These are just some of the questions that very few consumers can answer. In each of the processes of making our food, until the moment it is consumed, our food emits greenhouse gases into the atmosphere. They are the ones that lead to global warming which causes climate change.
Managing climate change
In order to prevent the most severe consequences of climate change, it is estimated that the emission of these gases must be intensively reduced in the next 10 years. Growing numbers of people on the planet and a higher demand for food are contributing to additional pressures on agriculture which is one of the sectors with the greatest impact on the environment. Given that reduced food production is not an option, and more intensive production from existing areas requires greater use of fertilizers and chemicals that end up polluting natural resources and the atmosphere, it is becoming increasingly urgent to reorient the existing agricultural patterns towards more sustainable models.
The effect of agriculture on climate change
The highest greenhouse gas emissions come from the energy sector which is responsible for 73% of all emissions due to the modern age depending highly on fossil fuels, the combustion of which provides electricity, transport, heating, industrial processes,etc. While industrial processes participate in total global emissions with about 5.6%, emissions from waste generated by the decomposition of organic waste participate with 3.2%. The share of agriculture in these emissions is approximately 24% (up to 30% depending on the literature) from which about half comes from livestock production. Land use is closely related to agriculture and is responsible for 6.5% of all greenhouse gas emissions through deforestation processes and land-use change from forest to agricultural land.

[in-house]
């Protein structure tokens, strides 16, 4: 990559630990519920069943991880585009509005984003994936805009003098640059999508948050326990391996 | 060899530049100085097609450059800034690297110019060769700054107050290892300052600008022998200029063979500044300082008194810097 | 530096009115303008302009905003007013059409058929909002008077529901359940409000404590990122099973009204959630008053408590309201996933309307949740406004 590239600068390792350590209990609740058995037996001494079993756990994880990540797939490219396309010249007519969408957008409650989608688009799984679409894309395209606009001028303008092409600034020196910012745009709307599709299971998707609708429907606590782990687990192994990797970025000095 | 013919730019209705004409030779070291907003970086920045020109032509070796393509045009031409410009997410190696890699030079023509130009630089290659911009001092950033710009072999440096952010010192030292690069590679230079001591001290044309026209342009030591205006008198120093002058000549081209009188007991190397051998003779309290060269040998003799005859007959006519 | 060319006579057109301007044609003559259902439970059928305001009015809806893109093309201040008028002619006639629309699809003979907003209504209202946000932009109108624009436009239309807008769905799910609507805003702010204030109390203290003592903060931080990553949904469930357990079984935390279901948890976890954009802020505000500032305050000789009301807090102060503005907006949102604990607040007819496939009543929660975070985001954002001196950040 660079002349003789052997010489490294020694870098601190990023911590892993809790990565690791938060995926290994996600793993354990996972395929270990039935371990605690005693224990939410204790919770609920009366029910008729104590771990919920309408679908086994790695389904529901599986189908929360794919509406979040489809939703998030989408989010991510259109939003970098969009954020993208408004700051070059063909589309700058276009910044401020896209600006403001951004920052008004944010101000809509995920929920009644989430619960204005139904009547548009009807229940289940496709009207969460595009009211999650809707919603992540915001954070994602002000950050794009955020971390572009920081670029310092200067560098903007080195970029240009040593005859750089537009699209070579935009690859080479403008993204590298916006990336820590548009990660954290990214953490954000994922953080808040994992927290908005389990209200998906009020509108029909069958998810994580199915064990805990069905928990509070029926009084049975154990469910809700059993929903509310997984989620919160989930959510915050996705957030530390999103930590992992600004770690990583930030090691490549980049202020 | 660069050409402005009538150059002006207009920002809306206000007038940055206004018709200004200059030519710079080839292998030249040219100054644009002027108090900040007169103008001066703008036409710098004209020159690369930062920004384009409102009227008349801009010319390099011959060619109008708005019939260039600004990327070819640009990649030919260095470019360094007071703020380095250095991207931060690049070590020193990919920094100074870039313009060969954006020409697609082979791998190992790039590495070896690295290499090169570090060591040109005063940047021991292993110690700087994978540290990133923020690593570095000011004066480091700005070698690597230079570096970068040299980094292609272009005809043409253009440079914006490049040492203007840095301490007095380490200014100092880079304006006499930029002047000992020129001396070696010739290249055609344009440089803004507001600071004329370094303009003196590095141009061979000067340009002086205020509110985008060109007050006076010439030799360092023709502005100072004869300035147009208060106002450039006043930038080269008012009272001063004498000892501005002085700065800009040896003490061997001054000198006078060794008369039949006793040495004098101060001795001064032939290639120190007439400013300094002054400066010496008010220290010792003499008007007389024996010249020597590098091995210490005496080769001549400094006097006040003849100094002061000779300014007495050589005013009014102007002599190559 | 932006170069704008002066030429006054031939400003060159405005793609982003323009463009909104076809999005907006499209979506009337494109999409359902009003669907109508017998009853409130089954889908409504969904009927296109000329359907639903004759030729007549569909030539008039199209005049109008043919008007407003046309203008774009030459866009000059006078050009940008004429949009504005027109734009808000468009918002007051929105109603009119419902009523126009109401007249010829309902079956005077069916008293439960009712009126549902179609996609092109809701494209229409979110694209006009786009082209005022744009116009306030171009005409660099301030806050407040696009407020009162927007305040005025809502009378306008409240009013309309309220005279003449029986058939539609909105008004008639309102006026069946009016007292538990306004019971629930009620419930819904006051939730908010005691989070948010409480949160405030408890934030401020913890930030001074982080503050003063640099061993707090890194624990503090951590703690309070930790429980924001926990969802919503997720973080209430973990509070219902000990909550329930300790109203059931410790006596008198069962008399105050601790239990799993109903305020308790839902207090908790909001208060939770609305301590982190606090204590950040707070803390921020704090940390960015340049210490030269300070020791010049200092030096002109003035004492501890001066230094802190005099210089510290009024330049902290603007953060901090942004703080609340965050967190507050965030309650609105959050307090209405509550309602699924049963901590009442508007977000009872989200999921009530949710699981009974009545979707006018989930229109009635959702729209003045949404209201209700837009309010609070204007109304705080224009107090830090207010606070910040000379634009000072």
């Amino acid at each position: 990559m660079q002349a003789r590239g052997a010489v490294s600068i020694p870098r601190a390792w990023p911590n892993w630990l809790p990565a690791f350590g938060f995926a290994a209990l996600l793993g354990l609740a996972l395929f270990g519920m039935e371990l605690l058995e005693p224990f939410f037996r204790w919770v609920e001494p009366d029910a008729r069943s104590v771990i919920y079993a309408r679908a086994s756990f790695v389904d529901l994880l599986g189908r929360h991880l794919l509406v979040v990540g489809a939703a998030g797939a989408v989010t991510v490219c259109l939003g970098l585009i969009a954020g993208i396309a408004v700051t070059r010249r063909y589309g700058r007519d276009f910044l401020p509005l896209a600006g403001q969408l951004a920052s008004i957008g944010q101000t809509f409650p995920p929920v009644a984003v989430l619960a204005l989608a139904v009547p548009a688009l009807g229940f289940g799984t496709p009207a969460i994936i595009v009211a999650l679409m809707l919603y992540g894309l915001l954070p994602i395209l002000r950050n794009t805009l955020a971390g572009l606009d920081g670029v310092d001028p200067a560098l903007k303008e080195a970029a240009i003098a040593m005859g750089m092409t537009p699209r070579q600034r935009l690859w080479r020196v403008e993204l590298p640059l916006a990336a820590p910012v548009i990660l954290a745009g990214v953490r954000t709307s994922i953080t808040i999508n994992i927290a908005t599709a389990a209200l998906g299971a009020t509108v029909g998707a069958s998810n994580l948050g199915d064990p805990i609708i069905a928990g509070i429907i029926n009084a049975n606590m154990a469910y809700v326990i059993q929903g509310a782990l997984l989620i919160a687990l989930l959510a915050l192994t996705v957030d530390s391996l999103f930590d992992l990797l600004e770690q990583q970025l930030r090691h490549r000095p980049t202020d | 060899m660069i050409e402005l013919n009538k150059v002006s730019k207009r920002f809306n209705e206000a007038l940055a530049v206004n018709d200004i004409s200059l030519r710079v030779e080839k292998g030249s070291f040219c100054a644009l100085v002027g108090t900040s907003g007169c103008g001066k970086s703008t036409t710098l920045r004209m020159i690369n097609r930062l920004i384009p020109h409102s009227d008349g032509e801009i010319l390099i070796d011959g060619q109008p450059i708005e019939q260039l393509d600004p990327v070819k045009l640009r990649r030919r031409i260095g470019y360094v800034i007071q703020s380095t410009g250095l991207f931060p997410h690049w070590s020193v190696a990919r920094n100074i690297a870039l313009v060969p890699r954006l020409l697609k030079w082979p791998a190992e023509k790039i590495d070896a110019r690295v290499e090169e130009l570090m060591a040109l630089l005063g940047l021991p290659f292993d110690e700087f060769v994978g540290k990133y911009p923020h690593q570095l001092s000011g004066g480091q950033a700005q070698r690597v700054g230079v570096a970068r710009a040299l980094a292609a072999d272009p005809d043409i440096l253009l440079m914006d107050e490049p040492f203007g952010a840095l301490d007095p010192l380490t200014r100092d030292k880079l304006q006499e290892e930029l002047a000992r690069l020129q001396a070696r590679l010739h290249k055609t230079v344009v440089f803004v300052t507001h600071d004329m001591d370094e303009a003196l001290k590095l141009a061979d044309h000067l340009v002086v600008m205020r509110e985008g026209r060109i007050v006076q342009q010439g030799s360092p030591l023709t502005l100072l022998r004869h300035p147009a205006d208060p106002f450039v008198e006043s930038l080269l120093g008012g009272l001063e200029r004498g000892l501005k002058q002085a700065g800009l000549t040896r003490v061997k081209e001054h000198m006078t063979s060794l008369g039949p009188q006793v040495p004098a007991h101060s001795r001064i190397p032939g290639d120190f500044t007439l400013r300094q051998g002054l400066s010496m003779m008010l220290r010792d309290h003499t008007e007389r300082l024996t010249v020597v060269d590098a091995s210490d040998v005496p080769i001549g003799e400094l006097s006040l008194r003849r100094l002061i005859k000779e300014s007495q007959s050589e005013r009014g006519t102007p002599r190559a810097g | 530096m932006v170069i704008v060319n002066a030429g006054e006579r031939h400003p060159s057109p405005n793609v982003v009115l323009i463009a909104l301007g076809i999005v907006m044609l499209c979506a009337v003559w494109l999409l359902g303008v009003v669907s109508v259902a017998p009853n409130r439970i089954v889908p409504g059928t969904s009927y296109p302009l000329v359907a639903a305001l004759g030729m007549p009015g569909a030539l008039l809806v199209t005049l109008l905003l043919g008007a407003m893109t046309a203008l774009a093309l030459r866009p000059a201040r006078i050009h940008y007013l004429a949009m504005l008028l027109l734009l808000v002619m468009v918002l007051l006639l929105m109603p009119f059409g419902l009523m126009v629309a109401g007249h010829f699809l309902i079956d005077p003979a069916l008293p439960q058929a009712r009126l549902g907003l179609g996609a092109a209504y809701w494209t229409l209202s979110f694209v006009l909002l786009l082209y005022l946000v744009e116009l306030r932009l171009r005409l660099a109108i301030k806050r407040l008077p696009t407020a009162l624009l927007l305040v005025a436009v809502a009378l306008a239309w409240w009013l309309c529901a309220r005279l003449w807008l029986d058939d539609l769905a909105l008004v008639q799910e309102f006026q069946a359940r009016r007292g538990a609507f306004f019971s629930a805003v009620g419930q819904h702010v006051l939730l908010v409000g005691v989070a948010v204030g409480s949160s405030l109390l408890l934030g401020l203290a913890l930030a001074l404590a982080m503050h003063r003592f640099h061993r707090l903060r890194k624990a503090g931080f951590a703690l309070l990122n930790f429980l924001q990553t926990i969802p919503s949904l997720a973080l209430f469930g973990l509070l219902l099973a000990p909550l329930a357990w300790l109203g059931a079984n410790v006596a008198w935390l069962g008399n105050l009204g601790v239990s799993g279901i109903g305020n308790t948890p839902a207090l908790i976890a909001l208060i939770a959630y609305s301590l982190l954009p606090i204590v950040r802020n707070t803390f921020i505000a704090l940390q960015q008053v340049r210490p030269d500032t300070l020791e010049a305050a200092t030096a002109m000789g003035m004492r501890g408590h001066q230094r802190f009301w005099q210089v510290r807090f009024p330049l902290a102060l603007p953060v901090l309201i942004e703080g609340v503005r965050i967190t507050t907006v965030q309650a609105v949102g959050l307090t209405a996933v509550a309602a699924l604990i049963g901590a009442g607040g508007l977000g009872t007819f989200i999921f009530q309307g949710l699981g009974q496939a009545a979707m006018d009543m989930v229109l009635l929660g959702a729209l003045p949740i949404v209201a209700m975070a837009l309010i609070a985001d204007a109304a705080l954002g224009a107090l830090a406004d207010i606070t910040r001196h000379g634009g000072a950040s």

According to Our World in Data, total emissions from food production (including emissions from fuel and electricity used to transport and process food) account for about a quarter of all world emissions.
Food & Greenhouse gas emissions
It is important to know that not all types of food contribute the same to greenhouse gas emissions. Meat production, especially beef, has the greatest impact on the environment which is why it is crucial to reassess our eating habits. Growing human population and higher standards of living in poorer countries caused changes in people’s diet, in a higher demand for certain products which have a great impact on the emissions of harmful gases, and in the use of natural resources.
Reduced consumption of animal products would have a drastic effect on the reduction of harmful gases associated with food production because they require the highest use of raw materials, soil, and water whilst having the highest carbon footprint. This means that livestock production annually generates significant amounts of the two of the most important greenhouse gases. The annual amount of carbon dioxide from livestock production is estimated to be more than 3 billion tons, while methane, which is released during animal digestion, is a gas much stronger than carbon dioxide.
Even though methane is emitted in smaller quantities, it is multiple times stronger than carbon-dioxide; however, methane remains in the atmosphere for around 12 years, while carbon-dioxide remains up to 1000 years. Besides methane, which is also released from organic waste in landfills, nitrogen oxides are also the major pollutants made as by-products of the use of organic and mineral nitrogen fertilizers.